Endometrial Curettage Endometrial Biopsy

Overview & Description

An endometrial biopsy is a procedure in which the healthcare provider removes a small piece of tissue from the lining of the uterus.

Who is a candidate for the procedure?

An endometrial biopsy may be done for the following reasons:

  • to check on the effectiveness of hormonal replacement therapy (HRT)
  • to collect cells to culture for signs of infection
  • to identify the cause of abnormal vaginal bleeding
  • to look for causes of infertility
  • to rule out the possibility of cancer of the uterus
  • How is the procedure performed?

    The woman lies on her back, with her knees up and her feet in stirrups. The healthcare provider places a speculum within the vagina. This device helps enlarge the opening of the vagina. Then, the provider uses a metal grasper, called a tenaculum. This device straightens the angle of the uterus. Next, the healthcare provider passes a small, plastic or metal tube into the uterus. The provider uses a mild vacuum to remove endometrial cells. The cell sample is sent to the lab for study.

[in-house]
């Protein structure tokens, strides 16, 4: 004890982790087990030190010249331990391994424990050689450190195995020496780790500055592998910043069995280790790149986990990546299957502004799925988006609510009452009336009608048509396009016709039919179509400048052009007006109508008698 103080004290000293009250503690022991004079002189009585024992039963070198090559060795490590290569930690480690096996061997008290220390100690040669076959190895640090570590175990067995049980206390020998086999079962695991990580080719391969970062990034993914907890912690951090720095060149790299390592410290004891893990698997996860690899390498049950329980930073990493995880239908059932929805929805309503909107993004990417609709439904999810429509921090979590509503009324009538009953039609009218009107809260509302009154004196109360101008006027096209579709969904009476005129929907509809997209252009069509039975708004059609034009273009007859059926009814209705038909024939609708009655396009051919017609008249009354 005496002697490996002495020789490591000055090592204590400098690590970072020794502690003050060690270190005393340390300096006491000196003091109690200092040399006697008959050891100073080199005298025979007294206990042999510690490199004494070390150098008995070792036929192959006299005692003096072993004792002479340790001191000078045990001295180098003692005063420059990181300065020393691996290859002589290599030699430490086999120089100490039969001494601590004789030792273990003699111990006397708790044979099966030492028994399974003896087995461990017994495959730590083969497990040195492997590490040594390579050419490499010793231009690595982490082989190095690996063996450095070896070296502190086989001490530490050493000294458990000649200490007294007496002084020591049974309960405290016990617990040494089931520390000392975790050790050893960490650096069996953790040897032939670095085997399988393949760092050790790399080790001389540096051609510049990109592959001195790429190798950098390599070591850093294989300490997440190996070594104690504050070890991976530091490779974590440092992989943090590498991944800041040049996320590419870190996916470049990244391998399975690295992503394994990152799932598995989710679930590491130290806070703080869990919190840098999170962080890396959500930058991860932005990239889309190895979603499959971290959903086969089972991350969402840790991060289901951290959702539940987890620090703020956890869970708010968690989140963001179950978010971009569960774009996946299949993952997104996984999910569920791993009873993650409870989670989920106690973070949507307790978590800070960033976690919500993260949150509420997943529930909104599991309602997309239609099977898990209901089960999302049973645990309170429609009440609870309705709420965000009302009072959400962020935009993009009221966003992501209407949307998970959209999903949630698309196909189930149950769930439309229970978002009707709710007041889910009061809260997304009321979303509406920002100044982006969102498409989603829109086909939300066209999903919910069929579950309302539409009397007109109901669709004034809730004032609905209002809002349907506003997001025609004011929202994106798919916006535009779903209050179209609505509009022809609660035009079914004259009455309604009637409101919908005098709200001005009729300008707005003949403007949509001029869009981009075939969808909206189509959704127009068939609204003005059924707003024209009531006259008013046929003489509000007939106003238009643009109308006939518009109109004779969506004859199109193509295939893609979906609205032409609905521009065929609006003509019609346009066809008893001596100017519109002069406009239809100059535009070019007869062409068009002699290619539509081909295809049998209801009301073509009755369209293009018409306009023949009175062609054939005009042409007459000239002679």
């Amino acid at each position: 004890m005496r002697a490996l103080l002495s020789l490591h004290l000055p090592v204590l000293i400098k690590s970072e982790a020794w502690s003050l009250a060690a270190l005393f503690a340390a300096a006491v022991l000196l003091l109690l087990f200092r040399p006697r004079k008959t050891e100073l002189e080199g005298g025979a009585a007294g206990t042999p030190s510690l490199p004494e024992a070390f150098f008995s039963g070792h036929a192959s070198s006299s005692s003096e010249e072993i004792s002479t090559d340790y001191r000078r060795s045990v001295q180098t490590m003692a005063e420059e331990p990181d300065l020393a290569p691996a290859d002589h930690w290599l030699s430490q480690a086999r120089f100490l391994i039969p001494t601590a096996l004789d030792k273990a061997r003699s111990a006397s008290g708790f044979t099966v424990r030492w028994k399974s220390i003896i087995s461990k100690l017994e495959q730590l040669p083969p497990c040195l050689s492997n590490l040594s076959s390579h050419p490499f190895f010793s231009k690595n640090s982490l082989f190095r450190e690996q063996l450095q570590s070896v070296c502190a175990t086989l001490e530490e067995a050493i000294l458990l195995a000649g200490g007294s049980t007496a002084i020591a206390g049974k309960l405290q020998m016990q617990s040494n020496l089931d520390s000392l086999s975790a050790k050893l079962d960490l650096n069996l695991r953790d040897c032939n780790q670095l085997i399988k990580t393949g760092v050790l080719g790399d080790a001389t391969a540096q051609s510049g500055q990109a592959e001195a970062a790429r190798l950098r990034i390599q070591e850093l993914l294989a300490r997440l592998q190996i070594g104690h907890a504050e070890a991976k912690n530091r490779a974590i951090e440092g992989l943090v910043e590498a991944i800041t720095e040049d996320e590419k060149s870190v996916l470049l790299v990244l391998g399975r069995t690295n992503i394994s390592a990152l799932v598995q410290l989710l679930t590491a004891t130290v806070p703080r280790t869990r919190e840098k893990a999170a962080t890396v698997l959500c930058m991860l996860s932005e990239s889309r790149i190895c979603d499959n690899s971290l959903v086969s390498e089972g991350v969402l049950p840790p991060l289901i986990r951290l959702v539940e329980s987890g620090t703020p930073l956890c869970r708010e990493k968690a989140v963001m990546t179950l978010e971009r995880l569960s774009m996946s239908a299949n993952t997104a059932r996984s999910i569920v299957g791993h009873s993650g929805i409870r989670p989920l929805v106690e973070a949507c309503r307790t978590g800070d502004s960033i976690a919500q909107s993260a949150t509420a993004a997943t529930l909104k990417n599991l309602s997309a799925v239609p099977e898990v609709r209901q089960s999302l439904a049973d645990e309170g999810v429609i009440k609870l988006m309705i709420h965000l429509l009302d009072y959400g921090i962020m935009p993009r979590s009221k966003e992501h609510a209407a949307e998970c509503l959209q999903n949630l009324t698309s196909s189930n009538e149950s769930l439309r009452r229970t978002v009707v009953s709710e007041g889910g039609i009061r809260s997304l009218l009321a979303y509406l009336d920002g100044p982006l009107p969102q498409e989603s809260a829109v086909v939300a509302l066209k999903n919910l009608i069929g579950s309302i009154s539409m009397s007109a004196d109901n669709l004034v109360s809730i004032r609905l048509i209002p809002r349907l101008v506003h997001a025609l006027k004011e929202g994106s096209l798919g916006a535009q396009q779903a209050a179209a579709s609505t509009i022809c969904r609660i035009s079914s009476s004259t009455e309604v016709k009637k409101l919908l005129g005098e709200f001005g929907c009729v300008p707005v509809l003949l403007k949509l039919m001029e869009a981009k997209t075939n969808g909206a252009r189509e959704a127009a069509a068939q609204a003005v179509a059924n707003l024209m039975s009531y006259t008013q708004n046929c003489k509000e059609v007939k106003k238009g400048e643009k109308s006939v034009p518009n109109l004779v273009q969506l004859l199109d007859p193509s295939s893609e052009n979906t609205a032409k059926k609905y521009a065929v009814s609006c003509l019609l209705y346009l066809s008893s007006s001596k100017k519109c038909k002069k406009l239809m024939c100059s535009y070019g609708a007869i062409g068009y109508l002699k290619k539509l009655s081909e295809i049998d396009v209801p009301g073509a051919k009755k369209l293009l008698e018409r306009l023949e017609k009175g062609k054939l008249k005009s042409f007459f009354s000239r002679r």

Preparation & Expectations

    What happens right after the procedure?

    Cramping usually passes within minutes of the procedure. If she sits up too quickly, a woman may feel lightheaded. Lying down for a few minutes after the procedure prevents this. The woman is then sent home.

    Home Care and Complications

    What happens later at home?

    A woman may go back to normal activity as soon as she gets home. Cramping may be treated with an over-the-counter pain medication, such as ibuprofen or naproxen. The woman should avoid sexual intercourse, douches, and tampons for two to three days.

    What are the potential complications after the procedure?

    Complications are rare but may include:

  • bleeding from the cervix
  • creation of an abnormal hole from a cut, tear, or puncture of the uterus
  • infection in the uterus
  • Article type: xmedgeneral